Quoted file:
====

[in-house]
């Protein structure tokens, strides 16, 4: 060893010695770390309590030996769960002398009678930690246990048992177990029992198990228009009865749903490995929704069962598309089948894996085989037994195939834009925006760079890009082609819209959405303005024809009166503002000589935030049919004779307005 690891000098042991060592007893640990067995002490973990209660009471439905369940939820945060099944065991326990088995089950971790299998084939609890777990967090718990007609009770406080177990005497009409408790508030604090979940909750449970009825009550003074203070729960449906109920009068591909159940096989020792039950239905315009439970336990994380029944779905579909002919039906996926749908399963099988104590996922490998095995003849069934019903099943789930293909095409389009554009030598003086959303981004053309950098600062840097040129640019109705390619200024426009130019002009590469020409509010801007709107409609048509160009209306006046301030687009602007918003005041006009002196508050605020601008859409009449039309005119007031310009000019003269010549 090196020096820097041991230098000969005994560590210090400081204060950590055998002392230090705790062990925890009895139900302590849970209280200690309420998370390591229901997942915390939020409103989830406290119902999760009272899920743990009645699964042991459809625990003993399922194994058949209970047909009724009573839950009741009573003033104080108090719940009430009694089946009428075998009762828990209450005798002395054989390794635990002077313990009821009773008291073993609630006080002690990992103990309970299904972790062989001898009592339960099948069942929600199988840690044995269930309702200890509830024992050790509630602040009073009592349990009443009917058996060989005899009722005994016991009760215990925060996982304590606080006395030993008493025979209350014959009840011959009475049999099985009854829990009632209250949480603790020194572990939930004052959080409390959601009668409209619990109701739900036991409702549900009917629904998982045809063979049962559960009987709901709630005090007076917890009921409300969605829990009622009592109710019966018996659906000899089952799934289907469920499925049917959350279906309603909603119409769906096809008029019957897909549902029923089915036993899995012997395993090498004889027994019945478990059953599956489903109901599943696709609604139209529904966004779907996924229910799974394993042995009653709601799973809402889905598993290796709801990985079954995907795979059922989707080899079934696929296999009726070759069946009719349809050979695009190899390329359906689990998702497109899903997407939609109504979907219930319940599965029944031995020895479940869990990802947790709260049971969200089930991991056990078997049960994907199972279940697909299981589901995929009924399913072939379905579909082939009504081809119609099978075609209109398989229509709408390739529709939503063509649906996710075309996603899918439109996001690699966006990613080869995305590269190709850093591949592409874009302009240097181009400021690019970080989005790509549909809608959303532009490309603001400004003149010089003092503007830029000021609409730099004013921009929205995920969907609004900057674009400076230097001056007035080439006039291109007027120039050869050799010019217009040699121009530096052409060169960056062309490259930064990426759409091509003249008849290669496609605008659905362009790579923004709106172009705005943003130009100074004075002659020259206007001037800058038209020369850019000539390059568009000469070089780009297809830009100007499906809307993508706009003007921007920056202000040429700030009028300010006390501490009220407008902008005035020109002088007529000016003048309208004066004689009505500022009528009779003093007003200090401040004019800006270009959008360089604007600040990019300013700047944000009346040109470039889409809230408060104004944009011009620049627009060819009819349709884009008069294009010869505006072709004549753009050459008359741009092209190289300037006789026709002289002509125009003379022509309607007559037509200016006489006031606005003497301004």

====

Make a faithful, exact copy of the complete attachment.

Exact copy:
[in-house]
């Protein structure tokens, strides 16, 4: 060893010695770390309590030996769960002398009678930690246990048992177990029992198990228009009865749903490995929704069962598309089948894996085989037994195939834009925006760079890009082609819209959405303005024809009166503002000589935030049919004779307005 690891000098042991060592007893640990067995002490973990209660009471439905369940939820945060099944065991326990088995089950971790299998084939609890777990967090718990007609009770406080177990005497009409408790508030604090979940909750449970009825009550003074203070729960449906109920009068591909159940096989020792039950239905315009439970336990994380029944779905579909002919039906996926749908399963099988104590996922490998095995003849069934019903099943789930293909095409389009554009030598003086959303981004053309950098600062840097040129640019109705390619200024426009130019002009590469020409509010801007709107409609048509160009209306006046301030687009602007918003005041006009002196508050605020601008859409009449039309005119007031310009000019003269010549 090196020096820097041991230098000969005994560590210090400081204060950590055998002392230090705790062990925890009895139900302590849970209280200690309420998370390591229901997942915390939020409103989830406290119902999760009272899920743990009645699964042991459809625990003993399922194994058949209970047909009724009573839950009741009573003033104080108090719940009430009694089946009428075998009762828990209450005798002395054989390794635990002077313990009821009773008291073993609630006080002690990992103990309970299904972790062989001898009592339960099948069942929600199988840690044995269930309702200890509830024992050790509630602040009073009592349990009443009917058996060989005899009722005994016991009760215990925060996982304590606080006395030993008493025979209350014959009840011959009475049999099985009854829990009632209250949480603790020194572990939930004052959080409390959601009668409209619990109701739900036991409702549900009917629904998982045809063979049962559960009987709901709630005090007076917890009921409300969605829990009622009592109710019966018996659906000899089952799934289907469920499925049917959350279906309603909603119409769906096809008029019957897909549902029923089915036993899995012997395993090498004889027994019945478990059953599956489903109901599943696709609604139209529904966004779907996924229910799974394993042995009653709601799973809402889905598993290796709801990985079954995907795979059922989707080899079934696929296999009726070759069946009719349809050979695009190899390329359906689990998702497109899903997407939609109504979907219930319940599965029944031995020895479940869990990802947790709260049971969200089930991991056990078997049960994907199972279940697909299981589901995929009924399913072939379905579909082939009504081809119609099978075609209109398989229509709408390739529709939503063509649906996710075309996603899918439109996001690699966006990613080869995305590269190709850093591949592409874009302009240097181009400021690019970080989005790509549909809608959303532009490309603001400004003149010089003092503007830029000021609409730099004013921009929205995920969907609004900057674009400076230097001056007035080439006039291109007027120039050869050799010019217009040699121009530096052409060169960056062309490259930064990426759409091509003249008849290669496609605008659905362009790579923004709106172009705005943003130009100074004075002659020259206007001037800058038209020369850019000539390059568009000469070089780009297809830009100007499906809307993508706009003007921007920056202000040429700030009028300010006390501490009220407008902008005035020109002088007529000016003048309208004066004689009505500022009528009779003093007003200090401040004019800006270009959008360089604007600040990019300013700047944000009346040109470039889409809230408060104004944009011009620049627009060819009819349709884009008069294009010869505006072709004549753009050459008359741009092209190289300037006789026709002289002509125009003379022509309607007559037509200016006489006031606005003497301004």